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Old 11-25-2010, 03:21 PM   #1
Paradus
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Technology in M-E?

Greetings.

I have been reading the details of the races of the Noldor, Numenoreans etc and it seems that they were were a fairly advanced civilisation.
My question is when it says advanced technology how would one interprit this? i.e did they have mechanized components, development of gunpowder? I'm not really sure.


P.S Also I've always wondered on wether the silmarils were really magical or they were prehaps just uranium for they have very similar components and effects.

cheers.

Last edited by Paradus; 11-26-2010 at 03:44 PM.
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Old 11-26-2010, 03:03 AM   #2
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Quote:
Originally Posted by Paradus View Post
Greetings.

I have been reading the details of the races of the Noldor, Numenoreans etc and it seems that they were were a fairly advanced civilisation.
My question is when it says advanced technology how would one interprit this? i.e did they have mechanized components, development of gunpowerder? I'm not really sure.
I don't think they had gunpowder– at least, I can't recall anything that might suggest it.

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Originally Posted by Paradus View Post
P.S Also I've always wondered on wether the silmarils were really magical or they were prehaps just uranium for they have very similar components and effects.

cheers.
Now that you mention it, I suppose Tolkien might have had some thought of radium (not uranium) at the back of his mind when he dreamed up the silmarils– but that's a long way from saying he meant them to be made of it. (If nothing else, the description of how Fëanor created them ought to rule that out.)

As a more general answer: it's been suggested that a lot of the "magic" in Middle-earth is simply "sufficiently advanced technology" (in Arthur C. Clarke's phrase). Up to a point I agree with this, but I'd be wary of being too literal about it, and casting it too much in terms of the present. I doubt you'd find a bunch of wires and microchips inside a palantír, for example. I don't think these books are just "hard SF" disguised as a fantasy.

Although, we might look at how that quote concludes: "...indistinguishable from magic". I'd say that often technology, magic and art in Middle-earth can't really be separated from each other at all; it's more a matter of knowledge and ability.
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Old 11-26-2010, 06:24 AM   #3
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Originally Posted by Nerwen View Post
I don't think they had gunpowder– at least, I can't recall anything that might suggest it.
Saruman has dinomite, though.
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Old 11-26-2010, 10:15 PM   #4
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Although Tolkien never mentions gunpowder, descriptions in Lord of the Rings suggest its existence in Middle-earth.

To place this discussion in context, we should be aware that as early as 1267, Roger Bacon knew how to make gunpowder and was familiar with its explosive effects. It was another sixty years before gunpowder weapons began to appear in European military arsenals, but they spread quickly. The point is that in Europe during the Middle Ages, gunpowder was known, through few knew how to make it.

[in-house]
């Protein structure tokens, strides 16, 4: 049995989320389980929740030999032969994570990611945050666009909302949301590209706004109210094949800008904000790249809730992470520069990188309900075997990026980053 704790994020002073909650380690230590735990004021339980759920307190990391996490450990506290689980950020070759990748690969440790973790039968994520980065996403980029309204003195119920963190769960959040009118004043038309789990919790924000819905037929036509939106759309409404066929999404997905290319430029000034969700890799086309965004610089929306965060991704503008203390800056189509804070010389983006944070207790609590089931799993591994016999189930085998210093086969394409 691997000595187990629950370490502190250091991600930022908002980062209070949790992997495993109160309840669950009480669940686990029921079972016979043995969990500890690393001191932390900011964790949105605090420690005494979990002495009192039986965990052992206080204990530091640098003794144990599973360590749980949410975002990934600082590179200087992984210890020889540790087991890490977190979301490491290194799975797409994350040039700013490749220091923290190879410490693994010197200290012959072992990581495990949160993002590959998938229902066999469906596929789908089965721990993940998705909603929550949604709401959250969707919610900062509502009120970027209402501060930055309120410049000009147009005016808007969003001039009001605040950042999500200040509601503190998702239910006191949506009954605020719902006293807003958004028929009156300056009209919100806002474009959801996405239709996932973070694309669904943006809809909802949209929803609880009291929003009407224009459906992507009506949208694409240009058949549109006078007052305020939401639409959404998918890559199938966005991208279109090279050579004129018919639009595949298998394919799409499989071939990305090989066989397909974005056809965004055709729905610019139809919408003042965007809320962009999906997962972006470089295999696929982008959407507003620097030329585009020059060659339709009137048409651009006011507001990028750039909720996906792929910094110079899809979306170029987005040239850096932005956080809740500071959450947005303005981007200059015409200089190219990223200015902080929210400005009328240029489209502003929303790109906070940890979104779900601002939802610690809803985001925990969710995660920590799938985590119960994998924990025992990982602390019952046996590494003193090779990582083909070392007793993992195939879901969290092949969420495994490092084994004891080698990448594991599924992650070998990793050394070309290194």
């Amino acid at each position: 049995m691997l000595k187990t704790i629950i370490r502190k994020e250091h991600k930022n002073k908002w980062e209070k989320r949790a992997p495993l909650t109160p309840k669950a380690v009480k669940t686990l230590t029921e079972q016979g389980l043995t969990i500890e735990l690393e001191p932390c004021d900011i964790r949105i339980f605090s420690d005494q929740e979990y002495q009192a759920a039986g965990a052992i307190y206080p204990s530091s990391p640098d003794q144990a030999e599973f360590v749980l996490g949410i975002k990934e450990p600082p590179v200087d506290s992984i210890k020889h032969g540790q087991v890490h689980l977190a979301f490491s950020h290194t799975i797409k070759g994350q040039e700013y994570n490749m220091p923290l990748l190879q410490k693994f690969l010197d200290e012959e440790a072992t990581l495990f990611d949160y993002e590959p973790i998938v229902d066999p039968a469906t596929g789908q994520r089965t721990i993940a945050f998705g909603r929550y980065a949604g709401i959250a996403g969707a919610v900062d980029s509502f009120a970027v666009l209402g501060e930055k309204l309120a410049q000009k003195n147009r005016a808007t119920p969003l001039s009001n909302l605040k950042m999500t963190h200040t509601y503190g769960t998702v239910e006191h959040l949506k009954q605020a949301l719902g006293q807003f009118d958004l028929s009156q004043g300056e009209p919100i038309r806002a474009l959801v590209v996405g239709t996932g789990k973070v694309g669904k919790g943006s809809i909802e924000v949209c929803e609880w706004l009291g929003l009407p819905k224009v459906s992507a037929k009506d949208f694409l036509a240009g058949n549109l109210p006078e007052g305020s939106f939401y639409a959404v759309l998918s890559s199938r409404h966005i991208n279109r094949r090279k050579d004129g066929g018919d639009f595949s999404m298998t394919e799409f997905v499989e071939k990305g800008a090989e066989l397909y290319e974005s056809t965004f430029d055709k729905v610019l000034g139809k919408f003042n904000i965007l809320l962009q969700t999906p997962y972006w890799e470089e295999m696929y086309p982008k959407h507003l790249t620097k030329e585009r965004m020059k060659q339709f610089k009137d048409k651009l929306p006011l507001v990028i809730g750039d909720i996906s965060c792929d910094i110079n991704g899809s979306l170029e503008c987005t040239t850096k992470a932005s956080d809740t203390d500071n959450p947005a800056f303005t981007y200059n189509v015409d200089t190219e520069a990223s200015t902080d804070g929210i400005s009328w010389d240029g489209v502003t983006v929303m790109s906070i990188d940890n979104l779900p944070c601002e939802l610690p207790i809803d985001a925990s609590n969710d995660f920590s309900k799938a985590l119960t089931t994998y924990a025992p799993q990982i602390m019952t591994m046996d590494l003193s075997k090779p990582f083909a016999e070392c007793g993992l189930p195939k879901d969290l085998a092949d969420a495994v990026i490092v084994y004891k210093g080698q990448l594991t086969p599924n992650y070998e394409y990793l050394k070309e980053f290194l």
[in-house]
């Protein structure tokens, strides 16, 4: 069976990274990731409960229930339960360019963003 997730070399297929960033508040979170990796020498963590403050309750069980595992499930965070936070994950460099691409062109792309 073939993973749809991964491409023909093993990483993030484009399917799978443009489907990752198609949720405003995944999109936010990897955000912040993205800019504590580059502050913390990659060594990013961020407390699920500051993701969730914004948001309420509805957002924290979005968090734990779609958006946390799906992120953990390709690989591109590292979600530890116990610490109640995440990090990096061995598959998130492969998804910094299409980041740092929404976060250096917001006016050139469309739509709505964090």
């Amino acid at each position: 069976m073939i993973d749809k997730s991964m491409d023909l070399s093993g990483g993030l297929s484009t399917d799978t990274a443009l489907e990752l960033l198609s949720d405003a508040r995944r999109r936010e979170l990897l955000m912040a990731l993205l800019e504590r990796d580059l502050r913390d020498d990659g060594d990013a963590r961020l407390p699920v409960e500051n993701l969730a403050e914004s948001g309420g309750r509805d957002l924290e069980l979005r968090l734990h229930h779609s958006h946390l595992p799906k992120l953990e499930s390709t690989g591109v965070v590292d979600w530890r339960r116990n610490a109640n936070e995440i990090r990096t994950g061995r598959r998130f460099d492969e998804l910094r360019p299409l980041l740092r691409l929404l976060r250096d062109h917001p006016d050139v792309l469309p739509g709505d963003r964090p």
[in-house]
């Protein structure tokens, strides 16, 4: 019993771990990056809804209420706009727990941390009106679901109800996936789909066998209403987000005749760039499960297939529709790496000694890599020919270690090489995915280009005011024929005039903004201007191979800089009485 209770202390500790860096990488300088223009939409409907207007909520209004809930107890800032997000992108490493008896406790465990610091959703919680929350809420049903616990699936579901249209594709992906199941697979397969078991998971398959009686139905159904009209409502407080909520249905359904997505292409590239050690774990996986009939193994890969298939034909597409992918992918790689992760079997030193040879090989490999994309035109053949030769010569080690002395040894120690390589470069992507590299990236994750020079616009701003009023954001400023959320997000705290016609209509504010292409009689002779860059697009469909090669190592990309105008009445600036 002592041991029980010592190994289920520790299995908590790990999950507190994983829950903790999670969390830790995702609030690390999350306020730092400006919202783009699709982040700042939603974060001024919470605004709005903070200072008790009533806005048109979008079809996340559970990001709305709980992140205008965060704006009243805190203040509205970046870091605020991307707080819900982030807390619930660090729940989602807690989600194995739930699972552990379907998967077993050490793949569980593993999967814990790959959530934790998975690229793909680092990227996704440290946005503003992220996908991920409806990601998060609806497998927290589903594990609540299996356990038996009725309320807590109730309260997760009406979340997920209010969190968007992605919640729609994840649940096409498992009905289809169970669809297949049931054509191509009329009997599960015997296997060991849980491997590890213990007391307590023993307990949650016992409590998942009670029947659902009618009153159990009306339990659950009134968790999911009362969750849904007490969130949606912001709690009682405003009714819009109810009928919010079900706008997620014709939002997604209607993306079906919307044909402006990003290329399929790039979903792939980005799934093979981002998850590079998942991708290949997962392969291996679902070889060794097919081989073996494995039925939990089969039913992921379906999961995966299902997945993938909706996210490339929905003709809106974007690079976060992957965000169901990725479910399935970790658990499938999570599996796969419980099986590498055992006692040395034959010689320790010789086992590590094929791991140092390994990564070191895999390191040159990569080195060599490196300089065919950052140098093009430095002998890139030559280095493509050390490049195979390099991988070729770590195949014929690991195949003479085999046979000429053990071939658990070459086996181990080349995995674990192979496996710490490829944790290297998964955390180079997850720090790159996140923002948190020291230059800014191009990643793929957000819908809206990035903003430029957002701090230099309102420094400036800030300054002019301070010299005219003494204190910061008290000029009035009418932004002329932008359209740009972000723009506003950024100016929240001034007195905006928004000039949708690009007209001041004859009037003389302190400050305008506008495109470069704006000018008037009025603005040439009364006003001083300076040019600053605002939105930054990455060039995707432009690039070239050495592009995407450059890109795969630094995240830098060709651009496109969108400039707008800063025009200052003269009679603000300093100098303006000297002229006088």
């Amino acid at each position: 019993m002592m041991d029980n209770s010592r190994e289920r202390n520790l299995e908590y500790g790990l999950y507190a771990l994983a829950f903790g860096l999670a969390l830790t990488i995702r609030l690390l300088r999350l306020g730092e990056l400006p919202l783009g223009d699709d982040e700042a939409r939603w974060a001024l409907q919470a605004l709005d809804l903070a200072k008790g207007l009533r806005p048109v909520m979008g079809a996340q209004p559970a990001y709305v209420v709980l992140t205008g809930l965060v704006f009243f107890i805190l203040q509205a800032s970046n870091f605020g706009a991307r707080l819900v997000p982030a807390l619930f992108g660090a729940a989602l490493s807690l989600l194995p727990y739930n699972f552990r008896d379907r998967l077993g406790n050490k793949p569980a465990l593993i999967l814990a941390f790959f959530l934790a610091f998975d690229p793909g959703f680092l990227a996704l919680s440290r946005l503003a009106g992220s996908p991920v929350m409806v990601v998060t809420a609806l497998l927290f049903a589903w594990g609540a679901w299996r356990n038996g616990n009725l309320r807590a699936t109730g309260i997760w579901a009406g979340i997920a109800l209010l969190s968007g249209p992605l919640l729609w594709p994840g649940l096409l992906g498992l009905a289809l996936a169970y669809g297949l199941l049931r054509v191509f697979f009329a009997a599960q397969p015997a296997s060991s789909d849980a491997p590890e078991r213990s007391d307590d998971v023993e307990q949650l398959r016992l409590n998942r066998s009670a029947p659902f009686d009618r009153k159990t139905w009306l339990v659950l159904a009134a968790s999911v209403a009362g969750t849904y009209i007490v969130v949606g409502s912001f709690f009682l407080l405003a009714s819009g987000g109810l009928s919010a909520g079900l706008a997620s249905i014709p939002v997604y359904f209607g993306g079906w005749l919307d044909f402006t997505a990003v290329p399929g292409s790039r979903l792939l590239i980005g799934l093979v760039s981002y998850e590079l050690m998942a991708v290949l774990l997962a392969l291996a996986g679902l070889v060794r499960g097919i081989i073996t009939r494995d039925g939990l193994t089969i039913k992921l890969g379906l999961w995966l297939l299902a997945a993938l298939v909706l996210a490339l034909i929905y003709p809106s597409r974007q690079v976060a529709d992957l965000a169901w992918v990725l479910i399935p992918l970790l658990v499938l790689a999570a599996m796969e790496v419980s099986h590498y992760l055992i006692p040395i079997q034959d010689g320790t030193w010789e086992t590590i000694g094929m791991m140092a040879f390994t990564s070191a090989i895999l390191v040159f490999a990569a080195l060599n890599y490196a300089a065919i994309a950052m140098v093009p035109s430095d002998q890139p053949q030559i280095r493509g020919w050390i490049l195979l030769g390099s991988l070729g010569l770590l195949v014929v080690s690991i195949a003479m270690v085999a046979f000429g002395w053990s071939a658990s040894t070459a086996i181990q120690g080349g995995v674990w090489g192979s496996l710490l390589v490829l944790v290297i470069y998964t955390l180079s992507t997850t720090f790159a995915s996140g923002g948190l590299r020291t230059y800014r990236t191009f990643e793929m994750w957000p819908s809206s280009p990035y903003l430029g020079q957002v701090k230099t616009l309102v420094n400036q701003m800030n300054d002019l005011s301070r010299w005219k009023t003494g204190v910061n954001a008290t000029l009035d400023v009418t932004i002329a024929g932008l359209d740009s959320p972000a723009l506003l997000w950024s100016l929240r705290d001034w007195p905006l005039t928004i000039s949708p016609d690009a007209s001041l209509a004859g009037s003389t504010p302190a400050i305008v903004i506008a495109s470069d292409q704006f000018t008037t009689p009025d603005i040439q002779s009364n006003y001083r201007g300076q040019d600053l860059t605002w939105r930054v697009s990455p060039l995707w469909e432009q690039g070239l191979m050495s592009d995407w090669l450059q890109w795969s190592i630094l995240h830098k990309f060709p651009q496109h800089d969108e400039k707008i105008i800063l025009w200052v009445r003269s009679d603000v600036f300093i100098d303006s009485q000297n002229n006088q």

Gandalf’s fireworks bespeak of gunpowder: fireworks are an early use of the mixture, and Tolkien’s description of them by Bilbo in The Hobbit and as narrator in Fellowship of the Ring are excellent descriptions of “modern” fireworks that we see today, little changed except in computer-controlled electronic ignition from those Tolkien saw as a child, and that in turn basically the same as Chinese fireworks eight or nine centuries ago.

Now Gandalf was also the bearer of Narya, the Ring of Fire, and he displayed some significant fire-related abilities. In The Hobbit, he lit pinecones that he used to attack and frighten the wolves of the Misty Mountains in “Out of the Frying-Pan into the Fire”. These burned with various colors, as might fireworks treated with various chemical compounds. (In fact, all flame colors are caused by the chemicals present in them.) In Fellowship of the Ring, “The Ring Goes South”, he creates “green and blue flame” (like many copper compounds) when he lights the wet tinder in storm in the Redhorn Pass; and later fighting the werewolves, he used a “blazing brand” that “flared with a sudden white radiance like lightning” that spread quickly to many trees (much like magnesium). I’m not saying that any of these similarities to real world chemistry indicate that Tolkien intended that Gandalf was a practicing chemist; but Tolkien was familiar with fireworks and pyrotechnics (he certainly saw – and experienced! – a lot of chemical pyrotechnics during World War I); and at Oxford University, he could easily ask any number of first-class chemists how such ignitions might be surreptitiously accomplished and what they would look like. Maybe all this was due to Gandalf’s being a Maia, or maybe it was due to Narya, or maybe Tolkien did use real chemistry as his starting point: any or all of these could be true.

What Aragorn called “Devilry of Saruman … the fire of Orthanc” and described to Théoden as “a blasting fire” (Two Towers, “Helm’s Deep”) was never said to have a sulphurous smell, something most people notice about gunpowder. (I don’t recall that Tolkien ever described anything in Lord of the Rings with a “sulphurous” odor, not even the poisonous fumes of Orodruin or Gorgoroth, where sulphur should be expected around an active volcano.) But while Gandalf uses his fire-“magic” for constructive purposes – even delight in watching fireworks is constructive – Saruman uses his for evil, for blasting and killing. In Two Towers, “Flotsam and Jetsam”, Pippin described machinery producing “fires and foul fumes”, killing Beechbone the Ent who “got caught in a spray of some liquid fire” that sounds reminiscent of Greek fire.

But even if these are examples of better living through chemistry, I suppose the inhabitants of Middle-earth would have just called them all “wizardry”.